Dan Hamlin, Senior Staff Writer

Very few times do the likes of Mozart, Bach and Grieg find themselves on the same program as traditional folk songs or jazz standards. Sunday, Miami University’s Morpheus Chamber Ensemble seamlessly pieced together a performance integrating these varied styles.

Morpheus, now in its fifth year, was founded by Miami music professors to provide another performance opportunity for strings students.

Morpheus is traditionally a string orchestra, complete with violin, viola, cello, and string bass. In certain circumstances, other instruments join the group as guests. This past Sunday a harpsichord, oboes and French horns joined the fray.

Mary Harris, professor of viola, was one of those professors and is still coaching and performing with the group.

“[Morpheus] provides a very different orchestral setting,” Harris said. “It is a vehicle for working on different styles of music, and we perform a wide range of music.”

Morpheus also acts as a recruiting tool, giving prospective high school strings students a chance to come and work with students and faculty. Sunday’s concert allowed select students to get a taste of Miami.

Sophomore Alex Port, a music education student on violin, came as a high school senior to perform with Morpheus. “That weekend and performance was a big factor for my decision to come to Miami,” Port said. “It was a blast.”

“Sunday’s program provided a walk through music history,” violin professor Harvey Thurmer said.

The concert started with the well-known J.S. Bach Brandenburg Concerto No. 3. The small string orchestra, complemented with harpsichord, displayed excellent ensemble awareness. Instrument balance was well-done throughout, and the rhythmic motif breathed with ease.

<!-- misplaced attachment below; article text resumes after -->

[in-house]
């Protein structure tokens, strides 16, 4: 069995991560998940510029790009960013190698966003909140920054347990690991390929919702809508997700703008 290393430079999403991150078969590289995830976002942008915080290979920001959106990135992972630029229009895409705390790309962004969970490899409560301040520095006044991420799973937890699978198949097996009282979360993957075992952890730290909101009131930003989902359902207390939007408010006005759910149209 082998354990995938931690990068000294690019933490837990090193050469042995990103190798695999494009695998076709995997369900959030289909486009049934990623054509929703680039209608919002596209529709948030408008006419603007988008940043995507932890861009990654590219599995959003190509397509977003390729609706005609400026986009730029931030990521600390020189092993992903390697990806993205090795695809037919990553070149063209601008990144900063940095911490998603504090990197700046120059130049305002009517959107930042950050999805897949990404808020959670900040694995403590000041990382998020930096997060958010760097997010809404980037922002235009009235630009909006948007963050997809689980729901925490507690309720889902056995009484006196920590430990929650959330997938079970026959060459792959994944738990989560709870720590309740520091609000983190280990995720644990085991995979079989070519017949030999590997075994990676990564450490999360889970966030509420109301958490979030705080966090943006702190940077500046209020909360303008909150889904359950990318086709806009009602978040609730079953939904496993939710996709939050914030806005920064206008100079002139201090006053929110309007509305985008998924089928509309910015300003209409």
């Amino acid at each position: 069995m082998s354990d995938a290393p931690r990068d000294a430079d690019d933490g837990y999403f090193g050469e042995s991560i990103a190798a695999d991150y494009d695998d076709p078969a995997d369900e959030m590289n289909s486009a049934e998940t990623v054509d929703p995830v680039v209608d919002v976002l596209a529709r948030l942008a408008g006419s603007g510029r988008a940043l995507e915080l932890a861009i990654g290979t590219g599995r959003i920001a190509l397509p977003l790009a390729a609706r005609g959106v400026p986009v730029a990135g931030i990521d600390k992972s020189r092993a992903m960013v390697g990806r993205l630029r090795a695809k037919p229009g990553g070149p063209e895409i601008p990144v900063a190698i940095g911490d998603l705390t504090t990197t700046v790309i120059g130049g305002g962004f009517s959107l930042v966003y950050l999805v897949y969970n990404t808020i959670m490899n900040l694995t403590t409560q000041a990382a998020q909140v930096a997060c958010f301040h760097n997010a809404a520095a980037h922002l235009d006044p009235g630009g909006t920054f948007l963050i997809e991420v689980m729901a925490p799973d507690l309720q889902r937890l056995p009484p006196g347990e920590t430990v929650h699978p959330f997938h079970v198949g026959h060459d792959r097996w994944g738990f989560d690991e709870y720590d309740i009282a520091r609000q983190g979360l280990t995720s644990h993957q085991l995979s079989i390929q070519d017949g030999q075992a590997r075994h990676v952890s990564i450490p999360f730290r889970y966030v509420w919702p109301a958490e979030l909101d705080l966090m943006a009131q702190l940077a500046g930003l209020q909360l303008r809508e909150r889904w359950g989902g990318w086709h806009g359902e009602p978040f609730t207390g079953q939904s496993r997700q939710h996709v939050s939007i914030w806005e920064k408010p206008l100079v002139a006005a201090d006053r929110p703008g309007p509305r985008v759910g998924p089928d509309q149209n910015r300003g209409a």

After a simple yet powerful harpsichord cadenza, a quick inhale by the group provided the impetus needed to end the concerto. Engaging rhythmic precision provided an excellent opening to the concert.

Mozart’s Sinfonia Concertante featured professors Thurmer and Harris, in addition to a full group of students including the addition of the oboes and French horns. The light, bouncy, yet full sound gave the traditional Mozart feel. The balance, particularly between the strings and winds, was perfected and performed at ease.

Prospective high school students joined Morpheus for Grieg’s Holberg Suite. The five dances of this suite were of all different styles. The group utilized dynamics, much to the delight of the listener, to keep the flow of each movement.

The finale of the concert was Deer in the Headlights, a traditional folk fiddle tune arranged for string orchestra. The rhythmic pleasure evident throughout fiddle tunes was present and playful.

The quick ending, complete with an emphatic up-bow from the violins and violas, supplied the perfect conclusion to the performance. Sunday’s concert was no exception in providing a high quality and exciting musical opportunity for Miami students and prospective students alike.

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